SAP is required for the development of innate phenotype in H2-M3-restricted CD8+ T Cells

Yaw Bediako, Yao Bian, Hong Zhang, Hoonsik Cho, Paul L. Stein, Chyung Ru Wang*

*Corresponding author for this work

Research output: Contribution to journalArticlepeer-review

10 Scopus citations


H2-M3-restricted T cells have a preactivated surface phenotype, rapidly expand, and produce cytokines upon stimulation, and, as such, are classified as innate T cells. Unlike most innate T cells, M3-restricted T cells also express CD8ab coreceptors and a diverse TCR repertoire: hallmarks of conventional MHC Ia-restricted CD8+ T cells. Although invariant NKT cells are also innate T cells, they are selected exclusively on hematopoietic cells (HC), whereas M3-restricted T cells can be selected on either hematopoietic or thymic epithelial cells. Moreover, their phenotypes differ depending on what cells mediate their selection. Although there is a clear correlation between selection on HC and development of innate phenotype, the underlying mechanism remains unclear. Signaling lymphocyte activation molecule-associated protein (SAP) is required for the development of invariant NKT cells and mediates signals from signaling lymphocyte activation molecule receptors that are exclusively expressed on HC. Based on their dual selection pathway, M3-restricted T cells present a unique model for studying the development of innate T cell phenotype. Using both polyclonal and transgenic mouse models, we demonstrate that although M3-restricted T cells are capable of developing in the absence of SAP, SAP is required for HC-mediated selection, development of preactivated phenotype, and heightened effector functions of M3-restricted T cells. These findings are significant because they directly demonstrate the need for SAP in HC-mediated acquisition of innate T cell phenotype and suggest that, due to their SAP-dependent HC-mediated selection, M3-restricted T cells develop a preactivated phenotype and an intrinsic ability to proliferate faster upon stimulation, allowing for an important role in the early response to infection.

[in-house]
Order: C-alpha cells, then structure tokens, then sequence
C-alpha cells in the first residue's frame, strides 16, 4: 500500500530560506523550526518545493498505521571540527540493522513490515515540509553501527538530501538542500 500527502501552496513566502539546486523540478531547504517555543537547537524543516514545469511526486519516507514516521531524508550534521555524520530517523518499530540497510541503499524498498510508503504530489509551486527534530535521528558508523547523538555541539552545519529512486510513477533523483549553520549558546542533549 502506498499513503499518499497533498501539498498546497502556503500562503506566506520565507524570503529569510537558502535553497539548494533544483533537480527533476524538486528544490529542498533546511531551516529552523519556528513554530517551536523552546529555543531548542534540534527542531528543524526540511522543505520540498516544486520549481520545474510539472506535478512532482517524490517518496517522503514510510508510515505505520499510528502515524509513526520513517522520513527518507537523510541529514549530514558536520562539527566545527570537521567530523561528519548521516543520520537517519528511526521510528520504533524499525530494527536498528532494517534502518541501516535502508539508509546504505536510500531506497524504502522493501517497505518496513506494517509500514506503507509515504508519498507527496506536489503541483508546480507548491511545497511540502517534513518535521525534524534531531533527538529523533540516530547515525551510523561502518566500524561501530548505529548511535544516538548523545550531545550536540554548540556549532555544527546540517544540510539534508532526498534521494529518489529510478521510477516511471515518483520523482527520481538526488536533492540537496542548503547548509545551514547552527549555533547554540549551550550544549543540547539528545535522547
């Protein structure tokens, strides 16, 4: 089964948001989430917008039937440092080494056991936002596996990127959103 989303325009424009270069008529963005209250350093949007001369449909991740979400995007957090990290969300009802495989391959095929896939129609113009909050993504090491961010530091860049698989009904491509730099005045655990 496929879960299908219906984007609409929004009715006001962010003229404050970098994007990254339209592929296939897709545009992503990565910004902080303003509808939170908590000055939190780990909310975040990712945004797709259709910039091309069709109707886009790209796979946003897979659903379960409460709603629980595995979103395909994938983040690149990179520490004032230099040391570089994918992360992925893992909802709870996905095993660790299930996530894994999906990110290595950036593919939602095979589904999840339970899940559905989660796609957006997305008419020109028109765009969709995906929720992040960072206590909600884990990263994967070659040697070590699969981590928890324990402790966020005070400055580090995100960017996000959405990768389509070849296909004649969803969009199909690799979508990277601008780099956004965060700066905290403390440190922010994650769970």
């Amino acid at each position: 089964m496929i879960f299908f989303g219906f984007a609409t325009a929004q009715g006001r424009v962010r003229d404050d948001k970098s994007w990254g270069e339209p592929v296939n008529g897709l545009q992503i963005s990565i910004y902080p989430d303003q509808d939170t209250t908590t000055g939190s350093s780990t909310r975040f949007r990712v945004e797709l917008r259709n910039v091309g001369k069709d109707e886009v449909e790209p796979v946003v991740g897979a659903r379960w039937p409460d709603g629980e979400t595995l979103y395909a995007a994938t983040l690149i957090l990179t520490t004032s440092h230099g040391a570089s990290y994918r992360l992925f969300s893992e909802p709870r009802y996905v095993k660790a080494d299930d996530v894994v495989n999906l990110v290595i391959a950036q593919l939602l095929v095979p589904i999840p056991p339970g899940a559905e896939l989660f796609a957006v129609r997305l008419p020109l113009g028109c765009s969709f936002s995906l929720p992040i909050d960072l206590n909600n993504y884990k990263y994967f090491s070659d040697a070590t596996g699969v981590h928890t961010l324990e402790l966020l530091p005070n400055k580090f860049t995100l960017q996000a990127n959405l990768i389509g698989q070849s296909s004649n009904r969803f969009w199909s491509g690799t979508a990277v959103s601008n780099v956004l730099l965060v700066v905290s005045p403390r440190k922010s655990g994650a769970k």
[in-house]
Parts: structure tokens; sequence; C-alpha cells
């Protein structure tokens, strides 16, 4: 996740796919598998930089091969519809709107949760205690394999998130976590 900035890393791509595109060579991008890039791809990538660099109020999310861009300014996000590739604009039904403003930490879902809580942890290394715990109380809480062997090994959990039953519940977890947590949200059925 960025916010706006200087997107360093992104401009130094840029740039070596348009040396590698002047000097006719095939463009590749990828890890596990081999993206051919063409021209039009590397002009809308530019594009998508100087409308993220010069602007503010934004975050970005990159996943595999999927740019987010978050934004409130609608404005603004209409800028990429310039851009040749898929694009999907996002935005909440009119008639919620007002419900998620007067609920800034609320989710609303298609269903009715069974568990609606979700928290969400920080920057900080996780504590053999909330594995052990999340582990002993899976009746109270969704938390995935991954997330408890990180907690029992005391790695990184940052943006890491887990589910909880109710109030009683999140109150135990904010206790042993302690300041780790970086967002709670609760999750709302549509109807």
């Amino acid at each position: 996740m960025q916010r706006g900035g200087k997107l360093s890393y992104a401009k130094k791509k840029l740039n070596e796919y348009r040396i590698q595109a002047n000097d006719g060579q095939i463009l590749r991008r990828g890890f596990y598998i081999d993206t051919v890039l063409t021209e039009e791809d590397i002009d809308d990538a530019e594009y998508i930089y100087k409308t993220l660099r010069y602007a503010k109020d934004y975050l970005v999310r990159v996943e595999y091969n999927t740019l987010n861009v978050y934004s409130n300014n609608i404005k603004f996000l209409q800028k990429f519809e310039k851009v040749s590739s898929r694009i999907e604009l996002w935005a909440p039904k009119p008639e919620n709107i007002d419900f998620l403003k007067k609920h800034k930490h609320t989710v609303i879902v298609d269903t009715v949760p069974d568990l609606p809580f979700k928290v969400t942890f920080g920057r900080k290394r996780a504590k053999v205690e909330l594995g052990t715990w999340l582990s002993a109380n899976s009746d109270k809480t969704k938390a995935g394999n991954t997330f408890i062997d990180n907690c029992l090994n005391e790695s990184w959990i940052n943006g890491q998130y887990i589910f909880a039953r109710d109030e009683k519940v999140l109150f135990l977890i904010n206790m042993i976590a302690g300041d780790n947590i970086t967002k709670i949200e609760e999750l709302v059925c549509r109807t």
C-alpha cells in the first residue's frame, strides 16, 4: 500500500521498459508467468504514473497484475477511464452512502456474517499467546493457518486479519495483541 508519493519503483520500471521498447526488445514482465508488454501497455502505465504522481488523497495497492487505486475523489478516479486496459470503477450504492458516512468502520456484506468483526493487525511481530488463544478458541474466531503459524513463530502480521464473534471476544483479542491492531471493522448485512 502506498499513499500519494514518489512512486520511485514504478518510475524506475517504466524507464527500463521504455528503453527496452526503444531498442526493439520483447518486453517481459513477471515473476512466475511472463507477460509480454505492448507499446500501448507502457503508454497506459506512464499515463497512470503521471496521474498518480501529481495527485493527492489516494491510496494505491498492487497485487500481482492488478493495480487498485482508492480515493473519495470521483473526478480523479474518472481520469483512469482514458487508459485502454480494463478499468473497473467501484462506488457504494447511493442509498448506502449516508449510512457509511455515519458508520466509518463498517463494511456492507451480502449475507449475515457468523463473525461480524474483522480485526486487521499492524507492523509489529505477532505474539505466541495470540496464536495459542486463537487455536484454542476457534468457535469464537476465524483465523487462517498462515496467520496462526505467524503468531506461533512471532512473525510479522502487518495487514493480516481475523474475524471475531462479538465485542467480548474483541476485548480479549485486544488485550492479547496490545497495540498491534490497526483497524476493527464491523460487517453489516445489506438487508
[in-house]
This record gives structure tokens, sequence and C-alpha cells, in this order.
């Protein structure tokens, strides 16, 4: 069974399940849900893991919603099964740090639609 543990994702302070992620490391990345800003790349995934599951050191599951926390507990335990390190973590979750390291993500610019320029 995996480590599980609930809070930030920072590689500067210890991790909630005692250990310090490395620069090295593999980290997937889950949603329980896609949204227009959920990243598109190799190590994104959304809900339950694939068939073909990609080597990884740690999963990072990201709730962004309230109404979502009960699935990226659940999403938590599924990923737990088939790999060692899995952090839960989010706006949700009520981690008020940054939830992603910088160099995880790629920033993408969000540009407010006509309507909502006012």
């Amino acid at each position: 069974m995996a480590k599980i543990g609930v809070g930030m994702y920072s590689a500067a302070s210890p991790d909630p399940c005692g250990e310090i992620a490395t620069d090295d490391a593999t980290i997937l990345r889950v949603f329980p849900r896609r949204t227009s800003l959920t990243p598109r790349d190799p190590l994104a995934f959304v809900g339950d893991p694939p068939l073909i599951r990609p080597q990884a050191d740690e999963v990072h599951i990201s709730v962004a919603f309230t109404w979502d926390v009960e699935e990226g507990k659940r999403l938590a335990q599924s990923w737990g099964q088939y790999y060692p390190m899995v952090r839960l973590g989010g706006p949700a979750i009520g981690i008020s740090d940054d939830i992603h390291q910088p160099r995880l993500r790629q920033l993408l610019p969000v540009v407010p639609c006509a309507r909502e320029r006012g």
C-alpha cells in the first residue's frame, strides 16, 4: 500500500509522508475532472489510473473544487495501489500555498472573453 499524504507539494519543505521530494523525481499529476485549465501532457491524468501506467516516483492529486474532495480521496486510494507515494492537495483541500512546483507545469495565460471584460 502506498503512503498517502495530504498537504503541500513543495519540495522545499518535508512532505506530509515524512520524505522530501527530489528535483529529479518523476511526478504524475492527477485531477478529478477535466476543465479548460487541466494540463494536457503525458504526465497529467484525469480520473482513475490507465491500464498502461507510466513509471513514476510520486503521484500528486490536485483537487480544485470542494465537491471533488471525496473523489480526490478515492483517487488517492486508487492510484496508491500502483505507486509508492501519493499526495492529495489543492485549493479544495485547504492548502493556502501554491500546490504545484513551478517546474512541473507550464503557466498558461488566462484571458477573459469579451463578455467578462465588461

Original languageEnglish (US)
Pages (from-to)4787-4796
Number of pages10
JournalJournal of Immunology
Issue number10
StatePublished - Nov 15 2012

ASJC Scopus subject areas

  • Immunology and Allergy
  • Immunology


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